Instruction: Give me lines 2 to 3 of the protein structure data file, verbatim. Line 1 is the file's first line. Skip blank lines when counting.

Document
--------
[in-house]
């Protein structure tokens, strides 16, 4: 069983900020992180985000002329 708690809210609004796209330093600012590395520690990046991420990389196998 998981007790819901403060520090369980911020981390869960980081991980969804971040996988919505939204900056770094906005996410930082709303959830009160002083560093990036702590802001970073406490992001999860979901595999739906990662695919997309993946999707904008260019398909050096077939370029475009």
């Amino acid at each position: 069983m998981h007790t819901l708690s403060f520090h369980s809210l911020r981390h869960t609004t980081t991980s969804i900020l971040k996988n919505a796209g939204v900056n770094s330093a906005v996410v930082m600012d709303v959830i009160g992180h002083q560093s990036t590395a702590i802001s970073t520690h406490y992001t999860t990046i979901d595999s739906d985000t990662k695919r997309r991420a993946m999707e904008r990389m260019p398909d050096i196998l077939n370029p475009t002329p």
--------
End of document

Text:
């Protein structure tokens, strides 16, 4: 069983900020992180985000002329 708690809210609004796209330093600012590395520690990046991420990389196998 998981007790819901403060520090369980911020981390869960980081991980969804971040996988919505939204900056770094906005996410930082709303959830009160002083560093990036702590802001970073406490992001999860979901595999739906990662695919997309993946999707904008260019398909050096077939370029475009």
């Amino acid at each position: 069983m998981h007790t819901l708690s403060f520090h369980s809210l911020r981390h869960t609004t980081t991980s969804i900020l971040k996988n919505a796209g939204v900056n770094s330093a906005v996410v930082m600012d709303v959830i009160g992180h002083q560093s990036t590395a702590i802001s970073t520690h406490y992001t999860t990046i979901d595999s739906d985000t990662k695919r997309r991420a993946m999707e904008r990389m260019p398909d050096i196998l077939n370029p475009t002329p």